Before you go to bed...


“...quarantine remains the responsibility of the supply chain.”

While it is the responsibility of the industry to quarantine, it is every keeper's best practice procedure too . You can always blame someone, but you can never get your fish back to life.

The following procedure is what we regards as MILD and absolutely MINIMUM for efficient quarantining against KHV.

  • Week 1 and 2 with 0.3% salt always in Q-tank

  • Day 1 – Inspect

  • Day 2 – Observe, “scrape”, Treat immediately if required

  • Raise water temperature to 23oC ± 3o

  • Day 3 – Subject all to Standard Physiological Stress

  • Day 4-10 Wait, observe

  • Day 10 – Sample for KHV at 95% confidence Learn more..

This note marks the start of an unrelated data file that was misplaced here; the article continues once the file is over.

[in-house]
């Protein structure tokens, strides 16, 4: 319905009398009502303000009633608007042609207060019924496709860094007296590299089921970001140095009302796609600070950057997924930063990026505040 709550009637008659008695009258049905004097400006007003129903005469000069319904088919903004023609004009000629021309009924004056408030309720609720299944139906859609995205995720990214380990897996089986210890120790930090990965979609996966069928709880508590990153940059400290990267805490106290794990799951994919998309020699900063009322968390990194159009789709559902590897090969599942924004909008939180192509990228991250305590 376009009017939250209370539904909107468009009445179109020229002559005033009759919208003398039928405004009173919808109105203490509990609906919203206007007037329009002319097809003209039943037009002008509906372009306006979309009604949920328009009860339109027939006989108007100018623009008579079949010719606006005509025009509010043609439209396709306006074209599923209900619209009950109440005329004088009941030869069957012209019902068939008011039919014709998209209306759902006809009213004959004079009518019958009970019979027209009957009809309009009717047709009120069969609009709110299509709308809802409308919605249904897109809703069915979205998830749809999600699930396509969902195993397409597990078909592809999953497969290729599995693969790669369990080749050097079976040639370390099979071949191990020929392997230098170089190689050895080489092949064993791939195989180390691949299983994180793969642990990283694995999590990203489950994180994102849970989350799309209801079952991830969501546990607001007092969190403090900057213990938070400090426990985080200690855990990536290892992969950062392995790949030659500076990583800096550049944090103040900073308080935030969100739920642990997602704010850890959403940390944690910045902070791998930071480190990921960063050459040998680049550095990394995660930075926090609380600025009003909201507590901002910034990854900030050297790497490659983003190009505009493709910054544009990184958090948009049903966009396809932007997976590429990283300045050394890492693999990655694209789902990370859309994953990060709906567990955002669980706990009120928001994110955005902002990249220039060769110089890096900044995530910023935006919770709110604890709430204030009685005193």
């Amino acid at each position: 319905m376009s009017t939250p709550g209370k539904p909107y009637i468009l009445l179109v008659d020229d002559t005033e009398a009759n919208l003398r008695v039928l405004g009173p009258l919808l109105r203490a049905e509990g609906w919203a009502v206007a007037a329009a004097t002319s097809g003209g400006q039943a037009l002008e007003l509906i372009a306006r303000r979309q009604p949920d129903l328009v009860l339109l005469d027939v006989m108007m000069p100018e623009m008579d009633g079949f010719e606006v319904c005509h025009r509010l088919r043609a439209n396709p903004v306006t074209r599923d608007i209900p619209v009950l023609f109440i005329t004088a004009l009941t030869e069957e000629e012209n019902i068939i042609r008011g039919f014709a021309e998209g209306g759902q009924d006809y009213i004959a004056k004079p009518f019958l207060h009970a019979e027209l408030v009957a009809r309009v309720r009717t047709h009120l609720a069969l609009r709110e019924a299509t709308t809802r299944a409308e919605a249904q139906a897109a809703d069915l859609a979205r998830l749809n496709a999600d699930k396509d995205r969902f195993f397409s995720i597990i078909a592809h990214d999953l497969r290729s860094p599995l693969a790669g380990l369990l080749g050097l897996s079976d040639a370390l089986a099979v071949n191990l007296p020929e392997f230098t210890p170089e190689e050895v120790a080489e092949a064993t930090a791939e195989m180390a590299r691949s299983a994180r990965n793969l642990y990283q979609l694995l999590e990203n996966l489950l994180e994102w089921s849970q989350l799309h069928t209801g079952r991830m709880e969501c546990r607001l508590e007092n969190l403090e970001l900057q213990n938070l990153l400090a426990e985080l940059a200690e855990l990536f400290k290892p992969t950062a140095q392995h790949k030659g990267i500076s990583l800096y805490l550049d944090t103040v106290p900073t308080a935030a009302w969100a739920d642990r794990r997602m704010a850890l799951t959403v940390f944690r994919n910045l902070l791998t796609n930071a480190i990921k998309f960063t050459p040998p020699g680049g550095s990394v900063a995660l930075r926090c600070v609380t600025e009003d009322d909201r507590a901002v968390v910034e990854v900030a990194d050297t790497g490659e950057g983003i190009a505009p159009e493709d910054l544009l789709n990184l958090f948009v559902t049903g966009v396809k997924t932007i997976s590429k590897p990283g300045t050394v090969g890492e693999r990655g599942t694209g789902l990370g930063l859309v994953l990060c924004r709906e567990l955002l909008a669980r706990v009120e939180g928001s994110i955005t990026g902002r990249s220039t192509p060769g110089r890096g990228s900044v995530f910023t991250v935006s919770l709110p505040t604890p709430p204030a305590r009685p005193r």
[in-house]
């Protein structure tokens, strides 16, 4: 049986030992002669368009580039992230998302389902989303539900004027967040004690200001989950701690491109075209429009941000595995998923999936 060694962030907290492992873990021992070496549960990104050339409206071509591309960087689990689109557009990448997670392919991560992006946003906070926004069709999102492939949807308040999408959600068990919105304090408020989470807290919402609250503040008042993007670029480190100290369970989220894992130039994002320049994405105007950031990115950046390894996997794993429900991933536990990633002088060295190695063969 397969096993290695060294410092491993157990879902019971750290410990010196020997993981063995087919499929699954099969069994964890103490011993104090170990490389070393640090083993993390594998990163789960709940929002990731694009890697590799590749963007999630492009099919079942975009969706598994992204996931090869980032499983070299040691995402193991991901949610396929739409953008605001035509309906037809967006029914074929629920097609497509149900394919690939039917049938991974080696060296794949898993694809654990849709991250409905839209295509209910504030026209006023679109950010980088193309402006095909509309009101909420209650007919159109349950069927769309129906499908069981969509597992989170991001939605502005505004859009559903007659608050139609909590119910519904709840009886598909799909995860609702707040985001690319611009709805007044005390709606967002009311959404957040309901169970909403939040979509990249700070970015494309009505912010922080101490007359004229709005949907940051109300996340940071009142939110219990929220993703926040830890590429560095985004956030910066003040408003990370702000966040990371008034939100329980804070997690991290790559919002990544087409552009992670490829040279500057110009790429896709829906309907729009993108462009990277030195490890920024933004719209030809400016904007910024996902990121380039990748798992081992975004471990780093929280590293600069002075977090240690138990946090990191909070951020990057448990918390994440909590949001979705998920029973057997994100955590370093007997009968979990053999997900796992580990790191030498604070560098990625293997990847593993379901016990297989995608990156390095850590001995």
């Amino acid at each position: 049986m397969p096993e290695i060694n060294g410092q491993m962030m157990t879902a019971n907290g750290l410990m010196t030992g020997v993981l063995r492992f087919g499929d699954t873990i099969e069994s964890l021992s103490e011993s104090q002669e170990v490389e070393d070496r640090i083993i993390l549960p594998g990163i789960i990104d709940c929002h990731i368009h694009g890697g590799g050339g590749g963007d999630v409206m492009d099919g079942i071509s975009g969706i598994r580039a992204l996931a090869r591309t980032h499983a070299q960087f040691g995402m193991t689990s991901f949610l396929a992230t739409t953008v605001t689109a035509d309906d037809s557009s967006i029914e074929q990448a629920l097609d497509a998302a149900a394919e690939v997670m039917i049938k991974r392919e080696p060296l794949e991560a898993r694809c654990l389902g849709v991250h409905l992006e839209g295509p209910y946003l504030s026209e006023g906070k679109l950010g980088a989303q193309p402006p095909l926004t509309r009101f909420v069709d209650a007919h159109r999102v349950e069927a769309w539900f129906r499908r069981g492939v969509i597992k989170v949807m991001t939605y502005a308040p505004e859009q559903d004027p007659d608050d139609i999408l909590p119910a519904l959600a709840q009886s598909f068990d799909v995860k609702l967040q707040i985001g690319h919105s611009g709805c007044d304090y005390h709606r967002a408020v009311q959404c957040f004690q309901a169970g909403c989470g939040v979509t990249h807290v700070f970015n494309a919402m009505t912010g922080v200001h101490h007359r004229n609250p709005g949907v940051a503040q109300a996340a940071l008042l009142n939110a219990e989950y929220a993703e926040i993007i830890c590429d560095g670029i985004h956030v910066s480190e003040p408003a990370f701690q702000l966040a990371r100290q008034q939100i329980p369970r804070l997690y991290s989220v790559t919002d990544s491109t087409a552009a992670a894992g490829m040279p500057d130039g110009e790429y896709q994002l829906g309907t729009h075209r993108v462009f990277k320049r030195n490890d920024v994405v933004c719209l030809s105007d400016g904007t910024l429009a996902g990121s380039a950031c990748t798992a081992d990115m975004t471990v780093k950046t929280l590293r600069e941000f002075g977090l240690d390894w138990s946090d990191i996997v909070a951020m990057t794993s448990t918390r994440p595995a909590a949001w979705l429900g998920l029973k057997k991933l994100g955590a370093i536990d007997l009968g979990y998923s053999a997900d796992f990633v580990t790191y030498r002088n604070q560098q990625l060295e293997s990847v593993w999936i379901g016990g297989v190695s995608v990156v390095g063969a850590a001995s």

• Day 11-14 - Wait for lab results

  • Day 14 – Introduce is no illness observed or tested (can give potassium permanganate dip)

Following is what we term a Standard Physiological Stress Test. If the ambient temperature and incubation period are observed, this will almost always bring on a latent disease condition that can be tested. Test for SVC at 17oC and KHV at 23oC

Standard Physiological Stress
Dip the fish for 2 minutes in 30 g per liter salt solution (NaCl) - Remove fish if it flips over!

Alternatively: You can also do a 7 minutes dip in 1 g KMnO4  per 10 liter. I was found to have the same effect and/can be used if treatment of certain parasites is also required.

Sample quality: It is no use to pay for testing at a lab if you take a POOR SAMPLE. Fish are not on medical aid to absorb the costs of retesting and soothing you consigns is false security. Want to learn more?

Sample size:

Note: It is absolutely critical that all fish are quarantined and samples tested before integrating with your collection.


Servaas de Kock – KoiNet


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KoiNet and AquaNet are owned by Servaas de Kock, 082 440 6770, PO Box 1643, Gans Bay, 7220 - mail me